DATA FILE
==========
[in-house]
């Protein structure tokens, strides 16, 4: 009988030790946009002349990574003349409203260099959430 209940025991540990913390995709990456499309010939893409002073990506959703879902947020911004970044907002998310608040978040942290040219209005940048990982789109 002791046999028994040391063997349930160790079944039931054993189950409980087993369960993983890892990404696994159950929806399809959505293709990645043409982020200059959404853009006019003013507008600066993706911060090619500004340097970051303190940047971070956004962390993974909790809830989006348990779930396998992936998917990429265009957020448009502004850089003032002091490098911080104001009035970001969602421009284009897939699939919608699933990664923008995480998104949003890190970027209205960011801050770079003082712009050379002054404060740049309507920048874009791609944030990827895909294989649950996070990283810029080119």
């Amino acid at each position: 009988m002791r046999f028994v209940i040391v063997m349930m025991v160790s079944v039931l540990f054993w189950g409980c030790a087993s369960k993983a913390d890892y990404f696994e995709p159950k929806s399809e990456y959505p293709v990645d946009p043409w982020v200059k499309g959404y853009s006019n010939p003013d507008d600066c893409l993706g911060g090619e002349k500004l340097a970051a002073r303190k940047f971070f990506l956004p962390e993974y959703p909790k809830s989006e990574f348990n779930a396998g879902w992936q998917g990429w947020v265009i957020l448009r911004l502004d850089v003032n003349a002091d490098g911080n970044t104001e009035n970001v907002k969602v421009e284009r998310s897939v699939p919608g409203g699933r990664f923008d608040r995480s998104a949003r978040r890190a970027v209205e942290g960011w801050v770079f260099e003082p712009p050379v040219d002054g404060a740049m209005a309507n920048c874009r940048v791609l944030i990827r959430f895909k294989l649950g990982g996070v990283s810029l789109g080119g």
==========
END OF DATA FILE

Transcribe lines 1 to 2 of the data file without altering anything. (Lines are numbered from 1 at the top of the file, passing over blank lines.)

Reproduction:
[in-house]
């Protein structure tokens, strides 16, 4: 009988030790946009002349990574003349409203260099959430 209940025991540990913390995709990456499309010939893409002073990506959703879902947020911004970044907002998310608040978040942290040219209005940048990982789109 002791046999028994040391063997349930160790079944039931054993189950409980087993369960993983890892990404696994159950929806399809959505293709990645043409982020200059959404853009006019003013507008600066993706911060090619500004340097970051303190940047971070956004962390993974909790809830989006348990779930396998992936998917990429265009957020448009502004850089003032002091490098911080104001009035970001969602421009284009897939699939919608699933990664923008995480998104949003890190970027209205960011801050770079003082712009050379002054404060740049309507920048874009791609944030990827895909294989649950996070990283810029080119």